Brady Gibson is a 12-year-old member of the 4-H Fulton Lucky Clovers in Kalamazoo County. In his second year of 4-H, he is involved in a variety of creative and expressive art projects, cattle, horticulture, physical and plant sciences. Brady is in sixth grade and wrote the following essay about his 4-H experience.
“Have you ever felt like you didn’t fit in? I have a great family with many cousins who are always nice and treat me good. But they are
mostly farmers and work with animals. I always felt like I was a little on the outside and didn’t feel comfortable helping because I didn’t
know what to do. Most of them are in 4-H and every summer they get ready for fair. I try to help clean equipment and wash and load
the animals but was very uncomfortable and didn’t know what to do.
I decided to join 4-H so I could be a part of that. I took a calf to fair my first year and learned how to raise him from a baby. I learned how to work with animals and care for them. Now when my cousins go do chores, I can come and help and not feel uncomfortable.
I still have a lot to learn but at least I’m comfortable learning how and asking questions. My cousin even asked me to give him a hand assisting a cow that was giving birth!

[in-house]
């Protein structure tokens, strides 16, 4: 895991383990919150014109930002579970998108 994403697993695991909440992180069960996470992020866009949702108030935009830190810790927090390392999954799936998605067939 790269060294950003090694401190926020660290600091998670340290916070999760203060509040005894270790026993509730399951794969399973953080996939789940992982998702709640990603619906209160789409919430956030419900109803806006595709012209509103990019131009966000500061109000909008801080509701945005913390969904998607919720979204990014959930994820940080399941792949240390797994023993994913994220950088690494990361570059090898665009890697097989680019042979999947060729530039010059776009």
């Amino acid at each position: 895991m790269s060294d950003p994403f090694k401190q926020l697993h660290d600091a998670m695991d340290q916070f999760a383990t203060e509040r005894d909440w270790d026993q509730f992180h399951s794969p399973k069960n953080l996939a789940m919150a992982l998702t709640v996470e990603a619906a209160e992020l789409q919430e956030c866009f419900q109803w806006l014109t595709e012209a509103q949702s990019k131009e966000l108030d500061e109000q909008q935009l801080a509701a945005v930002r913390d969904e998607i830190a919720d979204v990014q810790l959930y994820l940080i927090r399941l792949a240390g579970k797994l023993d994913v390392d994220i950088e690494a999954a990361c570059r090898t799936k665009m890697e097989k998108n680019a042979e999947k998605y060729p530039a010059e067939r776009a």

Middle school is rough. Bullying is not tolerated but it still happens. You can be super smart and kids will still make you feel stupid. Everyone pretends to act a certain way one minute and then differently the next when different people are around. Kids who I was friends with last year are mean to me this year. It is hard to make friends and even harder to feel like you can ever ask anyone a question or ask for help. You can only talk to kids in certain groups that you aren’t a part of like the cool kids.
My first year at fair I was nervous. But it didn’t matter who you are or what club you’re in or what age you are. I asked lots of people for help and everyone helped and answered questions. I made lots of new friends. Some are much younger, and some are a lot older.
At fair it didn’t matter what group you are with or how fast you can run or how smart you are. If I wasn’t strong enough to lift something, someone would help me without making fun of me. If I didn’t know how to do something, another member would jump in and help and teach me while we did it together. It didn’t matter if we were friends or if we were even in the same club or sometimes even the same barn.
Because of 4-H I can be a part of a group without being picked on for my age or my interests or sports.
Because of 4-H I can be anything I want to be, but most importantly, I can be me. What do you want to be?”
On Feb. 4 Brandon Schroeder, an MSU Extension fisheries and coastal communities senior educator, was